I know that German ME262s were out on that day and about and I wonder if they were victims of a day fighter attack....it must have been frustrating for the victims families not to know what had happened to them....only of course that they were killed..and so close to the war's end...

Are there any German researchers on this site that could help??
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Old 5th January 2011, 12:54
Laurent Rizzotti Laurent Rizzotti is offline
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Re: 156 Squadron Lancaster crash

A long shot but you can try this e-mail spurensuchesh@gmx.de.

This guy is studying crashes in Schelswig-Holstein (sp?), so more north, but may have info on battles around Hamburg, or contacts with German researchers in the right area.

According to the 156 Sqn report (http://www.156squadron.com/display_m...?MissionId=247) the squadron was engaged by Me 262.

According to an entry with no given source in the www.crashplace.de database (search by date, 31 März 1945), this Lancaster was probably shot down by Oblt Fritz Stehle of 2./JG 7 and fell bei Rotenburg an der Wümme.

Good luck

Laurent
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Old 5th January 2011, 22:46
Icare9 Icare9 is offline
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Re: 156 Squadron Lancaster crash

Merci beaucoup, Laurent, and that's what I would have suggested, a daylight operation, so other aircraft, especially those nearby, taking off at around the same time, may well have recorded attacks.
Additionally, after the War, the bodies were reburied, so perhaps the CWGC have the initial burial site in their records. Can't hurt to email and ask if they have anything on the original crash site, or where that info might be found.
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  #6  
Old 6th January 2011, 02:33
Bandlaw Charlie Bandlaw Charlie is offline
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Re: 156 Squadron Lancaster crash

To both of you guys..my sincere thanks.

This is definately putting me in the right direction.

I've contacted the War Graves Commision to see if Tony and his crew were re-interred....as Becklingen is a long way South of the supposed crash site.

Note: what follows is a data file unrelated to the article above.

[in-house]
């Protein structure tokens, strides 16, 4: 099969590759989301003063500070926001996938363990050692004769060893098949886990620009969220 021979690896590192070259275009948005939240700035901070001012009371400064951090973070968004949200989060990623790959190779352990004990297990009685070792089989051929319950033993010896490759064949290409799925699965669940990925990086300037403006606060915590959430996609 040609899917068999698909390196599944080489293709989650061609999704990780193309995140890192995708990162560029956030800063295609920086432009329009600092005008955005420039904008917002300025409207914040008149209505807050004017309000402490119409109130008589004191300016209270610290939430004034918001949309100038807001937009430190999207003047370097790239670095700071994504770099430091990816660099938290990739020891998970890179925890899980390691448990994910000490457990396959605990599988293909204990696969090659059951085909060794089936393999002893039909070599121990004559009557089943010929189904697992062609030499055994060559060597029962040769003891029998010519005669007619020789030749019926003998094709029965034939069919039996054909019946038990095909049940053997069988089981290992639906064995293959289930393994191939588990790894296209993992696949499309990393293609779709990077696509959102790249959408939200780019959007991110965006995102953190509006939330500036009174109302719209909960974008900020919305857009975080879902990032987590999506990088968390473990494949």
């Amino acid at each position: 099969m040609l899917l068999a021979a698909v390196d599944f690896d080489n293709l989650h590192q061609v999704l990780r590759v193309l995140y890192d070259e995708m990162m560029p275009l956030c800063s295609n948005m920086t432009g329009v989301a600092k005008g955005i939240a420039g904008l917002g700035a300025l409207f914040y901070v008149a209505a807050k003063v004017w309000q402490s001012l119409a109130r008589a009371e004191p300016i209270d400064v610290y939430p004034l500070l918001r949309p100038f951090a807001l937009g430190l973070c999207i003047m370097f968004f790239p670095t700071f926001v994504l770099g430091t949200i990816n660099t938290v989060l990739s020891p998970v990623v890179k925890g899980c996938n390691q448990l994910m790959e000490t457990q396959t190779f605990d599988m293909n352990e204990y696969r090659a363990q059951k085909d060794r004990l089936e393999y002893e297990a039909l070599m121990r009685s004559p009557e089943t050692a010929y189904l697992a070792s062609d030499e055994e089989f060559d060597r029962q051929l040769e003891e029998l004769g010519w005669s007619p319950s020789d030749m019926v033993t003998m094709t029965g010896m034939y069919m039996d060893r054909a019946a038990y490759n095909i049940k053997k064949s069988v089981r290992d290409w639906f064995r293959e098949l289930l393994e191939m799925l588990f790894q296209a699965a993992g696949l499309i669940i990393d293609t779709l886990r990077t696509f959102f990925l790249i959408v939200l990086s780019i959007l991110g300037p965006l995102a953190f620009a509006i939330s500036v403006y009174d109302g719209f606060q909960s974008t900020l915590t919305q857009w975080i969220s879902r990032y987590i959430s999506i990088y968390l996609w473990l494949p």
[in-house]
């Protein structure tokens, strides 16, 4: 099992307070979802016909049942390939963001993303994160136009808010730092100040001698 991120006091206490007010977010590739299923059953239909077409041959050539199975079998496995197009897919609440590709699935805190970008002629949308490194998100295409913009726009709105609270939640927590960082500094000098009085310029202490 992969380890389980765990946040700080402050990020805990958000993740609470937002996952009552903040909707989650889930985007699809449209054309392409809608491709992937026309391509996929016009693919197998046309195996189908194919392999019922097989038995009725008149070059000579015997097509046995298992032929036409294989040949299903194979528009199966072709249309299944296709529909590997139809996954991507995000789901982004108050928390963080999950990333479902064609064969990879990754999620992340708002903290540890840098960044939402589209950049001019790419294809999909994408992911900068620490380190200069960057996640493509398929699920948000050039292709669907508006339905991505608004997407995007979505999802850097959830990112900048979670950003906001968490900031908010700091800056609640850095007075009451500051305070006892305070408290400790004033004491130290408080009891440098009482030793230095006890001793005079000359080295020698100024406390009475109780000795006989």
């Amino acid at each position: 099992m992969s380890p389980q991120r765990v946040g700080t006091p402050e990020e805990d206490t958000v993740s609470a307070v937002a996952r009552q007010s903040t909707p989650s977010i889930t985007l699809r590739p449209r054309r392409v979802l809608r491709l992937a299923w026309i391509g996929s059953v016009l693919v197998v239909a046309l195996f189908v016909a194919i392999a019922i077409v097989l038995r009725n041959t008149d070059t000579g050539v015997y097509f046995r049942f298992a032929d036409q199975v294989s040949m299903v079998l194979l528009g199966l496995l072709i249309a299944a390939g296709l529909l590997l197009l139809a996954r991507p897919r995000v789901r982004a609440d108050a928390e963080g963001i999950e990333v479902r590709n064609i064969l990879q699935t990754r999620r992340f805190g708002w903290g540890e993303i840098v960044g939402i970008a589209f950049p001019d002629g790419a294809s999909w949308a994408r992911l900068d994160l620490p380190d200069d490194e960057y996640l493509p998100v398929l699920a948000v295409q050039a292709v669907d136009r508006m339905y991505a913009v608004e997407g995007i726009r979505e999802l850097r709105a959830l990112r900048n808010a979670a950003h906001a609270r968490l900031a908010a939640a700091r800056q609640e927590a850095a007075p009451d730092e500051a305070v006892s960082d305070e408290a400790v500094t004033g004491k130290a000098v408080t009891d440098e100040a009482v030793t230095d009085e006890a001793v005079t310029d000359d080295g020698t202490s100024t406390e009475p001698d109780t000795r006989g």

I've found a claims list for JG7 and it's a wee bit ambitious..as they have claimed 15 lancasters that day..4 more than the total losses accepted by bomber command..and they included Halifaxes and I think from memory a mosquito as well....

Fritz Stehle sounds like the person responsible...I've never heard of him myself...I wonder if he still lives......

Thanks all or your help......you've been great.
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  #7  
Old 10th January 2011, 08:14
David P. Williams David P. Williams is offline
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Re: 156 Squadron Lancaster crash

I am in regular contact with a member of 156 Squadron who took part in that raid, he was the rear gunner.

The raid was carried out in day light. He saw Me 262s attack the formation and saw the Lancaster attacked and go down.

I will confirm this with him today as i know he is still in contact with the daughter of one of the crew men that was killed.

David
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  #8  
Old 12th January 2011, 02:39
Bandlaw Charlie Bandlaw Charlie is offline
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Re: 156 Squadron Lancaster crash

Ah,
Mr. Williams...the illusive pimpernel..and a great writer to boot...you're a very difficult man to track down....

Your help would be much appreciated as I'm undertaking quite a bit of research into this crew specifically and the mission itself...

Strange thing is that I've looked through the ORBs and still can't see any information about the presence of Me262s...although historically that day was a relative success for the German airforce..and the last time they would record successes in double figures....

Please get in touch when you can.

Andy.
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  #9  
Old 1st December 2014, 12:12
David Saunders
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Re: 156 Squadron Lancaster crash

I am researching my Dad's cousin Sqn Ldr Anthony Saunders, who was killed along with his crew whilst on the fateful Leipzig raid of 19/20 Feb 1944, flying GT-T ND358. I have had contact with a NZ author who wrote Under a Bombers Moon, and we can deduce the possibility the Paul Zorner may have been the night fighter pilot. Records say the aircraft crashed near Zasenbach. I know little else, and would be delighted if family or friends of his crew would like to make contact. Crew list is readily available and I have it recorded as: F/L Sterns, WO Gibb, F/Sgt Taylor, F/O Gough, F/L RAAF, F/O Reeves. This one of two 156 Sqn aircraft downed that night. More info can be found here...
http://www.156squadron.com/crew_saundersad.html